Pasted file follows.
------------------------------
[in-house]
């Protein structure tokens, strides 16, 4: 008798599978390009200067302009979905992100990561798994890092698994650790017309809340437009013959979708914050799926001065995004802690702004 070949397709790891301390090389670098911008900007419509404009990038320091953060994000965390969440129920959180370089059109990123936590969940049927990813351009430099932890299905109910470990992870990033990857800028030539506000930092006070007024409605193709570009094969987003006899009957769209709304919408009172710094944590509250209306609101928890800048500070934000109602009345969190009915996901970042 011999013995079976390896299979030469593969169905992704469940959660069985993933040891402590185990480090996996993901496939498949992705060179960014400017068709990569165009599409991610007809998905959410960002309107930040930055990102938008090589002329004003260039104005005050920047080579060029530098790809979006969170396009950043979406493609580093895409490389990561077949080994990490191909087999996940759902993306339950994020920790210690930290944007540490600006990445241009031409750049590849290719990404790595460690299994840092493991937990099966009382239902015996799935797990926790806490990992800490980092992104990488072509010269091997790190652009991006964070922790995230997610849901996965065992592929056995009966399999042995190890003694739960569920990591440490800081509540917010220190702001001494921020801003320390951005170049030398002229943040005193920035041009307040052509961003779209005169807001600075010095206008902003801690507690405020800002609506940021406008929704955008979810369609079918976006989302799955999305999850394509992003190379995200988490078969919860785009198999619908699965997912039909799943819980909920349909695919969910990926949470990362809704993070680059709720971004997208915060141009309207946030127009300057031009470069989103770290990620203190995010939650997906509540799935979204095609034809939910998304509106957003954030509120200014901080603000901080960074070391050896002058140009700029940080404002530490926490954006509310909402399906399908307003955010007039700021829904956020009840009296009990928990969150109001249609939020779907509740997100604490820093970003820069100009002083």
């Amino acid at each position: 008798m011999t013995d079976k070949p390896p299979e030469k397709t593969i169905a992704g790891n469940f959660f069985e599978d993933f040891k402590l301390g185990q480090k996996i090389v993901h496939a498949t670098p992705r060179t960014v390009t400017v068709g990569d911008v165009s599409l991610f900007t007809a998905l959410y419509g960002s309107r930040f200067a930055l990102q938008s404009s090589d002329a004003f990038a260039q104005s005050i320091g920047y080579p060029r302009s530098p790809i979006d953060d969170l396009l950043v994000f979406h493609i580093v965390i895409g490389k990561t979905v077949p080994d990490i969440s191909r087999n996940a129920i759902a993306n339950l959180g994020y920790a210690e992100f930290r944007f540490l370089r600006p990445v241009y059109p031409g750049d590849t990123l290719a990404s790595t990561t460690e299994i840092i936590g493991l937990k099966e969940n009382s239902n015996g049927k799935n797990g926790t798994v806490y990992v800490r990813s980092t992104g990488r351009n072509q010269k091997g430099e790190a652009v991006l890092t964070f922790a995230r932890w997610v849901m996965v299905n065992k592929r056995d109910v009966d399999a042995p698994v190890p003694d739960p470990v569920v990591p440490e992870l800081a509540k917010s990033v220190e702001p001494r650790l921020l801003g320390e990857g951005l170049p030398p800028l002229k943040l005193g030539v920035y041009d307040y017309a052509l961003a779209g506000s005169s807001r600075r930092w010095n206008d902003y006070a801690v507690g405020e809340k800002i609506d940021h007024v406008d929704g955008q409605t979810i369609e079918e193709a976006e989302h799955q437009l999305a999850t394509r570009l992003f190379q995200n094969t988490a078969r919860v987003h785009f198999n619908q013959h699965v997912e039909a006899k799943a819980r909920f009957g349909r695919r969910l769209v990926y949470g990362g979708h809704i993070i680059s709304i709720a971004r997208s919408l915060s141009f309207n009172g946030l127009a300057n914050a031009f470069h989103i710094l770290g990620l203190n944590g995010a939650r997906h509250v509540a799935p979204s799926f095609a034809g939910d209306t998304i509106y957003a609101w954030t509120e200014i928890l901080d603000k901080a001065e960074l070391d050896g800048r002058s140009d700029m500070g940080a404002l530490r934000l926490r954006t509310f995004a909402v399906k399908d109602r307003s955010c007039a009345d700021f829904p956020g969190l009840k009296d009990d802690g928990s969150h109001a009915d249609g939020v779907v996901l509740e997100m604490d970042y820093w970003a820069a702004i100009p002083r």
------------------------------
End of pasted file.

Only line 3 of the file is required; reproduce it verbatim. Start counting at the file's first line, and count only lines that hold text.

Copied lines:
């Amino acid at each position: 008798m011999t013995d079976k070949p390896p299979e030469k397709t593969i169905a992704g790891n469940f959660f069985e599978d993933f040891k402590l301390g185990q480090k996996i090389v993901h496939a498949t670098p992705r060179t960014v390009t400017v068709g990569d911008v165009s599409l991610f900007t007809a998905l959410y419509g960002s309107r930040f200067a930055l990102q938008s404009s090589d002329a004003f990038a260039q104005s005050i320091g920047y080579p060029r302009s530098p790809i979006d953060d969170l396009l950043v994000f979406h493609i580093v965390i895409g490389k990561t979905v077949p080994d990490i969440s191909r087999n996940a129920i759902a993306n339950l959180g994020y920790a210690e992100f930290r944007f540490l370089r600006p990445v241009y059109p031409g750049d590849t990123l290719a990404s790595t990561t460690e299994i840092i936590g493991l937990k099966e969940n009382s239902n015996g049927k799935n797990g926790t798994v806490y990992v800490r990813s980092t992104g990488r351009n072509q010269k091997g430099e790190a652009v991006l890092t964070f922790a995230r932890w997610v849901m996965v299905n065992k592929r056995d109910v009966d399999a042995p698994v190890p003694d739960p470990v569920v990591p440490e992870l800081a509540k917010s990033v220190e702001p001494r650790l921020l801003g320390e990857g951005l170049p030398p800028l002229k943040l005193g030539v920035y041009d307040y017309a052509l961003a779209g506000s005169s807001r600075r930092w010095n206008d902003y006070a801690v507690g405020e809340k800002i609506d940021h007024v406008d929704g955008q409605t979810i369609e079918e193709a976006e989302h799955q437009l999305a999850t394509r570009l992003f190379q995200n094969t988490a078969r919860v987003h785009f198999n619908q013959h699965v997912e039909a006899k799943a819980r909920f009957g349909r695919r969910l769209v990926y949470g990362g979708h809704i993070i680059s709304i709720a971004r997208s919408l915060s141009f309207n009172g946030l127009a300057n914050a031009f470069h989103i710094l770290g990620l203190n944590g995010a939650r997906h509250v509540a799935p979204s799926f095609a034809g939910d209306t998304i509106y957003a609101w954030t509120e200014i928890l901080d603000k901080a001065e960074l070391d050896g800048r002058s140009d700029m500070g940080a404002l530490r934000l926490r954006t509310f995004a909402v399906k399908d109602r307003s955010c007039a009345d700021f829904p956020g969190l009840k009296d009990d802690g928990s969150h109001a009915d249609g939020v779907v996901l509740e997100m604490d970042y820093w970003a820069a702004i100009p002083r």